Borba noted hate speech and targeting students based on race and income level are increasingly becoming a problem.
To find vulnerable students in need of help, Borba suggests teachers ask students to provide them the name of someone they feel safe to contact in any situation. If a student doesn’t provide a name, that’s a problem that should be addressed by creating a sense of belonging and establishing better connections with students, she said.
“Go and ask yourself who are your marginalized kids, and make sure that they know they have safe places to go or safe people to contact,” Borba said.
Creating explicitly inclusive environments is important, but cannot be solved by major new school board policies alone, Borba said. For example, a districtwide equity policy is not as effective as diversity or equity clubs run by students, she said.
Prevention strategies are most effective when the policy can “get into the hearts and minds of kids,” Borba added.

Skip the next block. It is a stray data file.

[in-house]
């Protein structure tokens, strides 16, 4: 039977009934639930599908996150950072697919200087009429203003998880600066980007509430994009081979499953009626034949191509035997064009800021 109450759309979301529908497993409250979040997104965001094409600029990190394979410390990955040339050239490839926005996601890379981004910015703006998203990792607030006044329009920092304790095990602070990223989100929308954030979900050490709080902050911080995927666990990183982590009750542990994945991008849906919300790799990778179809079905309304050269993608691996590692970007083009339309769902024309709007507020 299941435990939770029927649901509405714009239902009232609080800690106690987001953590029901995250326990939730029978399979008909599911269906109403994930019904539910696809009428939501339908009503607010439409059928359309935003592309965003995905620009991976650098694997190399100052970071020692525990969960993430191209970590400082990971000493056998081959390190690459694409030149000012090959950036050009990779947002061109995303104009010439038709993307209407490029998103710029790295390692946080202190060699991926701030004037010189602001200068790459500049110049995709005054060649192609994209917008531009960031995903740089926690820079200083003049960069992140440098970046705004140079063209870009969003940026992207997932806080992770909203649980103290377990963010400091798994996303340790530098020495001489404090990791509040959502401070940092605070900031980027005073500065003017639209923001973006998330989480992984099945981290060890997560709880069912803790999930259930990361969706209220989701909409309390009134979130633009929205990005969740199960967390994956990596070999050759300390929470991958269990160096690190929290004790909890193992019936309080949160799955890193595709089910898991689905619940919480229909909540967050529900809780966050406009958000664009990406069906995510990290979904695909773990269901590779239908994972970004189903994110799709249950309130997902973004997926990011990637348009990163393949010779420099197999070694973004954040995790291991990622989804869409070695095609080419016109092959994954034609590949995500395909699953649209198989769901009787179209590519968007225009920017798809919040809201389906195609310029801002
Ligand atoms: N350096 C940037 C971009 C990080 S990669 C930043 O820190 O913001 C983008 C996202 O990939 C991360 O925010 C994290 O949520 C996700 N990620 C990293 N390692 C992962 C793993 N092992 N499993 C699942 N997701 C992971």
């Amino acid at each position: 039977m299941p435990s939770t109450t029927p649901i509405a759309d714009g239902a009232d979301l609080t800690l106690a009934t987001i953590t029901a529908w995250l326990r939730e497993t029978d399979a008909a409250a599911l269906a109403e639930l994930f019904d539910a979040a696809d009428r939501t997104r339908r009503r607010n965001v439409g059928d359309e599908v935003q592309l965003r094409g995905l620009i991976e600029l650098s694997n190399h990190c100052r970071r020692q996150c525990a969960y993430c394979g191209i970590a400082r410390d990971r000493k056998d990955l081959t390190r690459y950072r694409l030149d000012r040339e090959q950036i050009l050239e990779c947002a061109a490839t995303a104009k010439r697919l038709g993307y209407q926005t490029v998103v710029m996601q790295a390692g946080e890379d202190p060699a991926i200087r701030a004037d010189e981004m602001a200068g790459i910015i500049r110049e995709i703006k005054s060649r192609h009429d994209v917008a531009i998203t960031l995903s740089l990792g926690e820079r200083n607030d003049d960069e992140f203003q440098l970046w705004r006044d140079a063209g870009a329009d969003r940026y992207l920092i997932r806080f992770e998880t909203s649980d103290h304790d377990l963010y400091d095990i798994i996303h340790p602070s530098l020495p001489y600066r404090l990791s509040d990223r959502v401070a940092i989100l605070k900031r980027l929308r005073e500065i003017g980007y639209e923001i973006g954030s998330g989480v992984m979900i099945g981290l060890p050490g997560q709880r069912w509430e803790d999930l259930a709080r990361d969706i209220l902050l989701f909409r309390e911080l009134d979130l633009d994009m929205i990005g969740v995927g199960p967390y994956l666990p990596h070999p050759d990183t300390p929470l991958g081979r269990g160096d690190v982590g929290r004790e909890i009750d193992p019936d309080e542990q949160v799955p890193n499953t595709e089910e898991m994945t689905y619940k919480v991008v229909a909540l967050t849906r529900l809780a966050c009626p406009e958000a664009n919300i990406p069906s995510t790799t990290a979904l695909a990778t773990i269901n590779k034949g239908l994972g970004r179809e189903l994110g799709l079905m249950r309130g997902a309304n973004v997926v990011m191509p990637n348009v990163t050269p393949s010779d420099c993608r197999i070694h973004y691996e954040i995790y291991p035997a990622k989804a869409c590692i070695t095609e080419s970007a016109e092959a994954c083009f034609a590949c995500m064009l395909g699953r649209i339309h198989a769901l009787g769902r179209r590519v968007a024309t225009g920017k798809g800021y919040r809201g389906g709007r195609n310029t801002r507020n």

In-person aggression on the rise
Even though the latest data is not yet available, a recent study by Annenberg Institute at Brown University suggested school bullying and cyberbullying dropped around 30-40% after schools transitioned to remote learning in spring 2020 and for the 2020-21 school year.
Nickerson said she knows bullying has increased since a majority of students returned to the classroom this fall. “There’s just more opportunity,” Nickerson said. “Because there was that decrease from previous levels, we can expect it to go back up.”
Nickerson said she’s heard reports from many people working in schools that peer conflict and fighting intentions are more apparent.
“I think that adjustment is definitely taking its toll and that people in the schools are seeing that,” she said. These developing problems are related to an overall need for more mental health resources. There’s also recognition by schools for the need to provide social-emotional programs, Nickerson said.
Yet school resources have already been stretched thin because of COVID-19, Nickerson said, making it difficult to revive bullying prevention efforts as needs continue to increase.